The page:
Hedging an overseas salary can be more complex, because the hedge relates to ongoing cash flow. This means that the exposure exists over a longer timeframe, and therefore the investor is exposed to greater risk and volatility.
For the passive and risk averse, it is possible to calculate one’s annual salary and take out a block-hedge that covers the entire salary against currency fluctuations. For example, with a forward contract, you’d buy the currency now and pay for it after 12 months. This can bring exchange rate certainty, but it also runs the risk of ‘over-hedging’.
For the active types, a ‘rolling hedge’ can be used to try to maximise currency returns, while protecting from downside risk. This is a strategy that uses a combination of hedging products with expiry dates, such as futures or options. As time ‘rolls’ by, and expiry dates are reached, a new position would be opened with the same conditions but a new maturity date. The position sizes could be increased or decreased depending on whether exchange rates move favourably or unfavourably.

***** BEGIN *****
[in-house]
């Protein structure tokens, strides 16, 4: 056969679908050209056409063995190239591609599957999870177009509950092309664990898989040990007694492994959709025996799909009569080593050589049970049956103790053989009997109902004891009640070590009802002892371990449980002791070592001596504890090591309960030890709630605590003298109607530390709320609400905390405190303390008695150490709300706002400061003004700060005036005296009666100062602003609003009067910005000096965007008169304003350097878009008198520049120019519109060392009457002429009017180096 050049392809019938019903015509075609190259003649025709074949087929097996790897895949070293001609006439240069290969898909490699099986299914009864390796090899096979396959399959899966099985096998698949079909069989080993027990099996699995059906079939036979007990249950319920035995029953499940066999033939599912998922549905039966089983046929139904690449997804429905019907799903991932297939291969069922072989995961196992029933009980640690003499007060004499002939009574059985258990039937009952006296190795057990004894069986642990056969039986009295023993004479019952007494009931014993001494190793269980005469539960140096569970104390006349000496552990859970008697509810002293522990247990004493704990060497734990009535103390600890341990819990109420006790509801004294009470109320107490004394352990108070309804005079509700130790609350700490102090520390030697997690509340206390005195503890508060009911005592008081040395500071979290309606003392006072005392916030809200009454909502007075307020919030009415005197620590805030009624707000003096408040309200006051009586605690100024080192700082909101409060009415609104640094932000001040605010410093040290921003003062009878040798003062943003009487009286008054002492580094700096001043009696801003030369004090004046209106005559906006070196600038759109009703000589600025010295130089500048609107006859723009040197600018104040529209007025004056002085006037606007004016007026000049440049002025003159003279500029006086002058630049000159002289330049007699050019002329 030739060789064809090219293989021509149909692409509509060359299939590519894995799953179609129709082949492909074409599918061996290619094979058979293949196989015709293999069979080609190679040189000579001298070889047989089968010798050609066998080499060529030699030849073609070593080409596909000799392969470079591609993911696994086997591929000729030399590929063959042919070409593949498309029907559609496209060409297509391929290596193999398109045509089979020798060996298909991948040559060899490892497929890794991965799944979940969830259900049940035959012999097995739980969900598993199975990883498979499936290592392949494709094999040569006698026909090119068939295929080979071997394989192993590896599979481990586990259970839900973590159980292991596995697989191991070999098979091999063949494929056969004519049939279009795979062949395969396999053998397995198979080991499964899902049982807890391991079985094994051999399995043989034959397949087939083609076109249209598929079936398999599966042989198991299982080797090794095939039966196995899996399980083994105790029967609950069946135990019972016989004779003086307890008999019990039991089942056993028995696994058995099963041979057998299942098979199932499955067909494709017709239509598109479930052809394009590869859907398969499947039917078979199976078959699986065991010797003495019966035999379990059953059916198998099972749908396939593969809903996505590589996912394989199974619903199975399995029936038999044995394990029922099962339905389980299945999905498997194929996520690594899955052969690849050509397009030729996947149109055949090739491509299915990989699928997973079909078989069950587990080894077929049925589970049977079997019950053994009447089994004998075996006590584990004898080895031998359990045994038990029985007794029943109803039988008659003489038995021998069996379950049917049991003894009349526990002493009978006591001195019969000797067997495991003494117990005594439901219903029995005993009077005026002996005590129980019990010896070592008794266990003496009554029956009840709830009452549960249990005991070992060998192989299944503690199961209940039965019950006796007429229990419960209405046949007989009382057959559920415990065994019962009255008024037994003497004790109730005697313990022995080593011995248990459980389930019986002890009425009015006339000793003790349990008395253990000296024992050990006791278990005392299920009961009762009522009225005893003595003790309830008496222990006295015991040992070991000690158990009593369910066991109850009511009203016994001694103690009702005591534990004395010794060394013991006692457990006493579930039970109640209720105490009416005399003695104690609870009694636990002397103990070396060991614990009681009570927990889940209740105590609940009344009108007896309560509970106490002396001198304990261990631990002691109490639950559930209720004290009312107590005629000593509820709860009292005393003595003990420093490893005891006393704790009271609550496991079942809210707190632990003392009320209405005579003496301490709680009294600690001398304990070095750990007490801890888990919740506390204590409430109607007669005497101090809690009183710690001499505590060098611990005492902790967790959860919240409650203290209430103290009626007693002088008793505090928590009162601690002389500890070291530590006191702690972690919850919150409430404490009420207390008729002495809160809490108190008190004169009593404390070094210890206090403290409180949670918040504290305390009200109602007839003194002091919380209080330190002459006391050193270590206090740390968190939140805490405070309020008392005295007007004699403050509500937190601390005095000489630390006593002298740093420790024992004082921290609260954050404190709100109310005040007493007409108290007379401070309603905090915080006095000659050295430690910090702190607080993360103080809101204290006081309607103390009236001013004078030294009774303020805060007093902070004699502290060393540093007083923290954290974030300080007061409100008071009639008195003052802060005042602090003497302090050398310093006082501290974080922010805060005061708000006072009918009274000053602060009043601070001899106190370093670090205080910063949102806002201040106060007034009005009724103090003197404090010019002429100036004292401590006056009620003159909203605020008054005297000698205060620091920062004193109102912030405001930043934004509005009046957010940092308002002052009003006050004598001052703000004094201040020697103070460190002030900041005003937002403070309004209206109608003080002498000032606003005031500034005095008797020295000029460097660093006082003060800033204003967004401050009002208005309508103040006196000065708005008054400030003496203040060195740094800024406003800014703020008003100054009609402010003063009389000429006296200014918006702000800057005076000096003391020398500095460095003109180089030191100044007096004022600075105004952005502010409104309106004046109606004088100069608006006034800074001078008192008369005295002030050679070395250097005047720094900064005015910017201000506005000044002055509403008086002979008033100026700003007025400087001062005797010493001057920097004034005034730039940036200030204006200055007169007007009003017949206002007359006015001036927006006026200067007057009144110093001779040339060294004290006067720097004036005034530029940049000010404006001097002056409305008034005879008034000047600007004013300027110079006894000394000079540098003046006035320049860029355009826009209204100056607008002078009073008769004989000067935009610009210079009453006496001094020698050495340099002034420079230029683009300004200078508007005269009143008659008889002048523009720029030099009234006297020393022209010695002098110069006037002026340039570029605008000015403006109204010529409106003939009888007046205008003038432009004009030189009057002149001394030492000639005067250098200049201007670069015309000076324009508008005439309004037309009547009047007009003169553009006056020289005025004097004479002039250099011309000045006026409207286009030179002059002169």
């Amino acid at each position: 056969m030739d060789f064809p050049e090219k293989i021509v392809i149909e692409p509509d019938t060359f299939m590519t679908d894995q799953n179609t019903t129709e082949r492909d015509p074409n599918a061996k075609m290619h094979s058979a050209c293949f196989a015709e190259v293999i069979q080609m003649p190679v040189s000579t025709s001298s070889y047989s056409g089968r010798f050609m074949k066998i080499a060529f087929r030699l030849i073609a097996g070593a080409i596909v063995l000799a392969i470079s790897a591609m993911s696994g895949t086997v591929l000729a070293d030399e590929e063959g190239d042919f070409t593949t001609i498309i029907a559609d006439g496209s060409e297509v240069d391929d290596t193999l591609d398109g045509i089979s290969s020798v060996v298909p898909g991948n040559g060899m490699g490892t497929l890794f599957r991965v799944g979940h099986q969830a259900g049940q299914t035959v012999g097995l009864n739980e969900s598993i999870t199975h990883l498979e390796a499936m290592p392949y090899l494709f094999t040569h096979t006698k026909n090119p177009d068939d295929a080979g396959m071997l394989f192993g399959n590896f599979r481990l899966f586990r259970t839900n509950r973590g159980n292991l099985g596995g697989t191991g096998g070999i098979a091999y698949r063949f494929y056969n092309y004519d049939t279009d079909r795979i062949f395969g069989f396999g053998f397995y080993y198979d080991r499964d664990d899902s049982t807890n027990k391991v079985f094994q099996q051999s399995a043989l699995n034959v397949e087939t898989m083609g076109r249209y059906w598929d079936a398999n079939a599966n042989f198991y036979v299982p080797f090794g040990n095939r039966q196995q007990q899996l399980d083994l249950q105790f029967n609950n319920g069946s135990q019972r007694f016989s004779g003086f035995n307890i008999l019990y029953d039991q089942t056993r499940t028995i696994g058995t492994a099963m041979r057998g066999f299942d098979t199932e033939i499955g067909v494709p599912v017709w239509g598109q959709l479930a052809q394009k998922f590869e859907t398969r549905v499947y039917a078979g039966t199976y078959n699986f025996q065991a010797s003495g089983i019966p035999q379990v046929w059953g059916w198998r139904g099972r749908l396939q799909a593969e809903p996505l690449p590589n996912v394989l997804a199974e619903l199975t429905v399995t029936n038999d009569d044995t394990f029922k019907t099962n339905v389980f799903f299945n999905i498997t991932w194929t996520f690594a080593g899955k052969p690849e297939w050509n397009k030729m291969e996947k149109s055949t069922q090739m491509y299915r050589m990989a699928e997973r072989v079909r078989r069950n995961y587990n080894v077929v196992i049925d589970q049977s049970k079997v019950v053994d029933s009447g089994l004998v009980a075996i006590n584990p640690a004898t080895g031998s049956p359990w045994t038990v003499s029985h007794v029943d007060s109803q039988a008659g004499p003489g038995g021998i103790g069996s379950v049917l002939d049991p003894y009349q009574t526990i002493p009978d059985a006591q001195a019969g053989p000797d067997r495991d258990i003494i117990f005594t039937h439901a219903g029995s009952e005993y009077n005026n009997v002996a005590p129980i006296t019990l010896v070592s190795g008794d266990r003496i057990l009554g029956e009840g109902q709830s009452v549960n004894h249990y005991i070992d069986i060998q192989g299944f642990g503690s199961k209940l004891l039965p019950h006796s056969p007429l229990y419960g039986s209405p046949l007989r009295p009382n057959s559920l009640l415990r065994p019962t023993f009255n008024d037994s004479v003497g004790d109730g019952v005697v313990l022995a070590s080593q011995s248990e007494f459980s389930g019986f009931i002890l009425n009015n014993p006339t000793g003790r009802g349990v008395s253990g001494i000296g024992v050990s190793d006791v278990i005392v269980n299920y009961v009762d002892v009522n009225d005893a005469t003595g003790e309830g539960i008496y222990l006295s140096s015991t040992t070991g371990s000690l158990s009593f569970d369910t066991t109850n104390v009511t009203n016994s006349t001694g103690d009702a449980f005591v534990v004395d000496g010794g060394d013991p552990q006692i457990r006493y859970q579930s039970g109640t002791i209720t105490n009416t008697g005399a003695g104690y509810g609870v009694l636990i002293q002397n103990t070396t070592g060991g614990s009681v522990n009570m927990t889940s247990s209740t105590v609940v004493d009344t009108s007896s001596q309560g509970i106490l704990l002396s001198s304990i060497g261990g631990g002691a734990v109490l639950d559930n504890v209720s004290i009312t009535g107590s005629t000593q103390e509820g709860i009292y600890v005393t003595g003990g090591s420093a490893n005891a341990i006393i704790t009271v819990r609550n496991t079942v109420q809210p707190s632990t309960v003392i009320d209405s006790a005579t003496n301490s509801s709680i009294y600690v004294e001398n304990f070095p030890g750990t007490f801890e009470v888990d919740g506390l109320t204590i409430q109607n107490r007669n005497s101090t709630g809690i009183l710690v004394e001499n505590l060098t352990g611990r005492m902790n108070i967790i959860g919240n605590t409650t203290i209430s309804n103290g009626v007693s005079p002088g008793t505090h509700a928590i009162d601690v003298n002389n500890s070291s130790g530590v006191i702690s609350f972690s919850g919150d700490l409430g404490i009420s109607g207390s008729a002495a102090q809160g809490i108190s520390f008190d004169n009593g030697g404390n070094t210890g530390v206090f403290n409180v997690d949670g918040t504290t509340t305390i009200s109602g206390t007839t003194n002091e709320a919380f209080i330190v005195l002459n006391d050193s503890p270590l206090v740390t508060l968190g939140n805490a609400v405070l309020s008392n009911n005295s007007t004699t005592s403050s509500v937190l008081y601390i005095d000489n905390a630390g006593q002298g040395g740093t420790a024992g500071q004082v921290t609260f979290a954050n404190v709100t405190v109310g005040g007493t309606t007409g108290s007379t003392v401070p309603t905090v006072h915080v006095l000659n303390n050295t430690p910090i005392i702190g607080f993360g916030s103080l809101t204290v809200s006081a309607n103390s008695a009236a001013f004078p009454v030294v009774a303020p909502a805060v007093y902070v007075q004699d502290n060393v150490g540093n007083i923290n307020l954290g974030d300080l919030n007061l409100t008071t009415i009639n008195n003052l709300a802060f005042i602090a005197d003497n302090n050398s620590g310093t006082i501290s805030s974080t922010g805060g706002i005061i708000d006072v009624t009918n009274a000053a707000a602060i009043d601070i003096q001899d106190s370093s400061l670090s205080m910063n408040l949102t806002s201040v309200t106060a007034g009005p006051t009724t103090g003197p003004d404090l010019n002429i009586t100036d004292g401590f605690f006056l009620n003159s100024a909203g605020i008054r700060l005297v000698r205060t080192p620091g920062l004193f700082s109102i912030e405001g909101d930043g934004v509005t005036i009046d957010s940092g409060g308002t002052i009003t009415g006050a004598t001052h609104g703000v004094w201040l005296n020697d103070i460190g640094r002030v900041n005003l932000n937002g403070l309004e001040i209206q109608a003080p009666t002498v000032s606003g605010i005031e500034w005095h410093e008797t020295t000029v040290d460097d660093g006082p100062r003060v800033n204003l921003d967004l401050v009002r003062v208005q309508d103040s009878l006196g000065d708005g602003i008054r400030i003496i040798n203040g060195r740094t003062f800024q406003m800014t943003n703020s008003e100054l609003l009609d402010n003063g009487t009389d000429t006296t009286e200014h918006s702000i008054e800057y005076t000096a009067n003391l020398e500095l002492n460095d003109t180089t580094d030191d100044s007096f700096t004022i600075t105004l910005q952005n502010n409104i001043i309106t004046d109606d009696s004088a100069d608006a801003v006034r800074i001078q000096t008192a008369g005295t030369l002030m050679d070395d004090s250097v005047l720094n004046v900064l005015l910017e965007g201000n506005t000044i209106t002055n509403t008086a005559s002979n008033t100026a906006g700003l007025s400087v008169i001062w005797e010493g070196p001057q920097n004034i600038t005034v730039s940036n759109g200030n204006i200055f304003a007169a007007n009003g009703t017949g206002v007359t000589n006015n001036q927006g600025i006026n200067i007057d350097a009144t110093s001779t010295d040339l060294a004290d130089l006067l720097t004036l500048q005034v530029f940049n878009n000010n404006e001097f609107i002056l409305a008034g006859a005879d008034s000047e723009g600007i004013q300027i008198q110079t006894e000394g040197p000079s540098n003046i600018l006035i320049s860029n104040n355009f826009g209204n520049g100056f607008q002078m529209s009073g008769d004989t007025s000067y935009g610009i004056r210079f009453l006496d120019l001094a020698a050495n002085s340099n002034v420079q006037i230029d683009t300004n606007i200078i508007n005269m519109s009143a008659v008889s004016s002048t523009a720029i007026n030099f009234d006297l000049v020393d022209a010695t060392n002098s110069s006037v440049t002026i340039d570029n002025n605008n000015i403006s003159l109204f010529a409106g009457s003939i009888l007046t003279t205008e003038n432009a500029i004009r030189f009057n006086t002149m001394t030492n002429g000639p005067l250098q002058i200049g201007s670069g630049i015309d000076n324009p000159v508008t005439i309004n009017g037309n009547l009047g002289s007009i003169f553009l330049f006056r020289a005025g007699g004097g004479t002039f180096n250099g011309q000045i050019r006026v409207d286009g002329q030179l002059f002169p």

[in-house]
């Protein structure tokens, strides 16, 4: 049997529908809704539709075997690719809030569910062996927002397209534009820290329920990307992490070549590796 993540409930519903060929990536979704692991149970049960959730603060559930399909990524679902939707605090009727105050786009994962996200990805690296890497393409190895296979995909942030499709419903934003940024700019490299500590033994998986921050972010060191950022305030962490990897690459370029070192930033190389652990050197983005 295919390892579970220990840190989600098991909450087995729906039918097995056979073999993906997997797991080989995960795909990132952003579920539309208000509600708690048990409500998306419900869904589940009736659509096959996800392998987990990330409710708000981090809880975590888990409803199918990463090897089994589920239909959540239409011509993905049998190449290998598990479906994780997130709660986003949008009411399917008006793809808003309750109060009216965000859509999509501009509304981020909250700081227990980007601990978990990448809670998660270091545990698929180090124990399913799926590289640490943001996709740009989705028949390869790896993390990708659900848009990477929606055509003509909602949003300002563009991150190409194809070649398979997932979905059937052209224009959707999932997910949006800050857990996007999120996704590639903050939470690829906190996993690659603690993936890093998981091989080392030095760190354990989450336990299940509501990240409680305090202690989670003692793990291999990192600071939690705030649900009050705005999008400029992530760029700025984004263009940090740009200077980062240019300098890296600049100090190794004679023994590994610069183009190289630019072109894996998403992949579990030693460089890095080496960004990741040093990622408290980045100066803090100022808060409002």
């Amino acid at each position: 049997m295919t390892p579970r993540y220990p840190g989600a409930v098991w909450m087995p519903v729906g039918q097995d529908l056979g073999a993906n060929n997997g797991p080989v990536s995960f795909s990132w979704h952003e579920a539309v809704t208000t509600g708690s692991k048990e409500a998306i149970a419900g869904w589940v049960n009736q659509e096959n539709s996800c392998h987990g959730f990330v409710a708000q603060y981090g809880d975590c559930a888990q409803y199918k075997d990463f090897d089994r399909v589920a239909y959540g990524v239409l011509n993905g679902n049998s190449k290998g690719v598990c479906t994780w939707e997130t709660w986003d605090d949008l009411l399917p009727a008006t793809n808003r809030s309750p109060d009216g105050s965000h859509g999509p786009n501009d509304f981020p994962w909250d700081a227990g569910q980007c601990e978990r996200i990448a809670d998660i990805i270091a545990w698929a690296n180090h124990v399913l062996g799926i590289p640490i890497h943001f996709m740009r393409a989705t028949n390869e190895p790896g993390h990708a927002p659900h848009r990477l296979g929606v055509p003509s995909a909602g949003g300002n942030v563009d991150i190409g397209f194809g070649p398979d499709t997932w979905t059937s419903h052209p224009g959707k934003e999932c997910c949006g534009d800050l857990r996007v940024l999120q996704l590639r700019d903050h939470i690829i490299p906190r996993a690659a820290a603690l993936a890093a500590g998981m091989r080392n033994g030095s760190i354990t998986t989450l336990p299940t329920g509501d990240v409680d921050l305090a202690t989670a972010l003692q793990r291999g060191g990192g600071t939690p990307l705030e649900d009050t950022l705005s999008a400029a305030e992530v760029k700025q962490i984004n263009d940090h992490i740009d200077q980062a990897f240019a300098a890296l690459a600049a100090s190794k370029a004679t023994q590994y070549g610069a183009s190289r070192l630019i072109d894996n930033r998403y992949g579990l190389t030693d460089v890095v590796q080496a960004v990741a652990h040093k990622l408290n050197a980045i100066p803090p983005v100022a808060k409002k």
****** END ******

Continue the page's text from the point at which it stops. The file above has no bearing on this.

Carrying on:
Currency risk can rapidly erode profits, especially in times of high volatility. As a result, when exposing oneself to overseas markets, whether that be through a traditional investment, a sale of a property, a commercial purchase, or receiving income, a view needs to be taken about currency risk. Some may feel comfortable with the risk of exchange rate volatility, and wish to try to take advantage of it. Others would prefer not to have such uncertainty. In any event, the risks associated with foreign exchange ought to be considered to ensure one’s personal objectives are not compromised.
To start hedging currency risks, there are a few steps every trader should follow. These are: